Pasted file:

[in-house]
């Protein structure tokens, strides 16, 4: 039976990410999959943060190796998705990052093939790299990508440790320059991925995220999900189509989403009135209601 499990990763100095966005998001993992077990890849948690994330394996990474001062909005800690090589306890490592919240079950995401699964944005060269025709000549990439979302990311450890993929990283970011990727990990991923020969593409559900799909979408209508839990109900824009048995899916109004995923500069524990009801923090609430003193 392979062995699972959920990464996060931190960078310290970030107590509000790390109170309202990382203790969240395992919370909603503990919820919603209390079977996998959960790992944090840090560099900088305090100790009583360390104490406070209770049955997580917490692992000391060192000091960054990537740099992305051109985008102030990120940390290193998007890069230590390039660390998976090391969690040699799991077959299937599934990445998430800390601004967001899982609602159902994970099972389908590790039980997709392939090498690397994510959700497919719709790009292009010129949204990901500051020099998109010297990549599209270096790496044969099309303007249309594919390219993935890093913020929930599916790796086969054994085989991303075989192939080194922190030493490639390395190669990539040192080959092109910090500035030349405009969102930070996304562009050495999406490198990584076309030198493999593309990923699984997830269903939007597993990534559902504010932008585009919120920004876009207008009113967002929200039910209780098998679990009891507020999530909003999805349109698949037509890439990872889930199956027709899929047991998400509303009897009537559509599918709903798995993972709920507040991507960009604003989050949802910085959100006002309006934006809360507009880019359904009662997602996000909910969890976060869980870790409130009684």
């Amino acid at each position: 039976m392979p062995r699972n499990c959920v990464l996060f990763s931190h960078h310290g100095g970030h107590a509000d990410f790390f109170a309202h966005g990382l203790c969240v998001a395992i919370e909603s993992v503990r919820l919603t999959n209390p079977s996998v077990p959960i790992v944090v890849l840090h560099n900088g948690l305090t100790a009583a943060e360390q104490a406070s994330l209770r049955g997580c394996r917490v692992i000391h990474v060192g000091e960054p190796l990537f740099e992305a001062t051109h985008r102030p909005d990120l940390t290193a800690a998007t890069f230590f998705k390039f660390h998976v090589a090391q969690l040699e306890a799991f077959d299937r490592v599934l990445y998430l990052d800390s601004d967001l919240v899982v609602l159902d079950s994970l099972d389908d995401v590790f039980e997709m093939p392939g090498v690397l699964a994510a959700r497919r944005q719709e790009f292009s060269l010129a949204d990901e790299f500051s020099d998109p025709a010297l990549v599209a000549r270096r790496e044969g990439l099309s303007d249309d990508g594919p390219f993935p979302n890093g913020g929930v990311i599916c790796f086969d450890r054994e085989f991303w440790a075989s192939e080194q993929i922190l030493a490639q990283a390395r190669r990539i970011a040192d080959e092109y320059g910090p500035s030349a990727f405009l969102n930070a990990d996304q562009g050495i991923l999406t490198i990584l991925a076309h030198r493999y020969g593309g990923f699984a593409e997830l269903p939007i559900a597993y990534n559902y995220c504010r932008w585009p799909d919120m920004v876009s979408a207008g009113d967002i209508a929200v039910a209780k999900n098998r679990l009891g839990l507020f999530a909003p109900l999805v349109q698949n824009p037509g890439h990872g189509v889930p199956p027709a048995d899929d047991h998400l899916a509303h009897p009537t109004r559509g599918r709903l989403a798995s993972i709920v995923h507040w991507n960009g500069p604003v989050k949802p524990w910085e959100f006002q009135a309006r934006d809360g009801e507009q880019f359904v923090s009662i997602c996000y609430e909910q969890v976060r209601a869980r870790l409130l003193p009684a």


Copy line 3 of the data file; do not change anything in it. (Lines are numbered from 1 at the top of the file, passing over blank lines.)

């Amino acid at each position: 039976m392979p062995r699972n499990c959920v990464l996060f990763s931190h960078h310290g100095g970030h107590a509000d990410f790390f109170a309202h966005g990382l203790c969240v998001a395992i919370e909603s993992v503990r919820l919603t999959n209390p079977s996998v077990p959960i790992v944090v890849l840090h560099n900088g948690l305090t100790a009583a943060e360390q104490a406070s994330l209770r049955g997580c394996r917490v692992i000391h990474v060192g000091e960054p190796l990537f740099e992305a001062t051109h985008r102030p909005d990120l940390t290193a800690a998007t890069f230590f998705k390039f660390h998976v090589a090391q969690l040699e306890a799991f077959d299937r490592v599934l990445y998430l990052d800390s601004d967001l919240v899982v609602l159902d079950s994970l099972d389908d995401v590790f039980e997709m093939p392939g090498v690397l699964a994510a959700r497919r944005q719709e790009f292009s060269l010129a949204d990901e790299f500051s020099d998109p025709a010297l990549v599209a000549r270096r790496e044969g990439l099309s303007d249309d990508g594919p390219f993935p979302n890093g913020g929930v990311i599916c790796f086969d450890r054994e085989f991303w440790a075989s192939e080194q993929i922190l030493a490639q990283a390395r190669r990539i970011a040192d080959e092109y320059g910090p500035s030349a990727f405009l969102n930070a990990d996304q562009g050495i991923l999406t490198i990584l991925a076309h030198r493999y020969g593309g990923f699984a593409e997830l269903p939007i559900a597993y990534n559902y995220c504010r932008w585009p799909d919120m920004v876009s979408a207008g009113d967002i209508a929200v039910a209780k999900n098998r679990l009891g839990l507020f999530a909003p109900l999805v349109q698949n824009p037509g890439h990872g189509v889930p199956p027709a048995d899929d047991h998400l899916a509303h009897p009537t109004r559509g599918r709903l989403a798995s993972i709920v995923h507040w991507n960009g500069p604003v989050k949802p524990w910085e959100f006002q009135a309006r934006d809360g009801e507009q880019f359904v923090s009662i997602c996000y609430e909910q969890v976060r209601a869980r870790l409130l003193p009684a």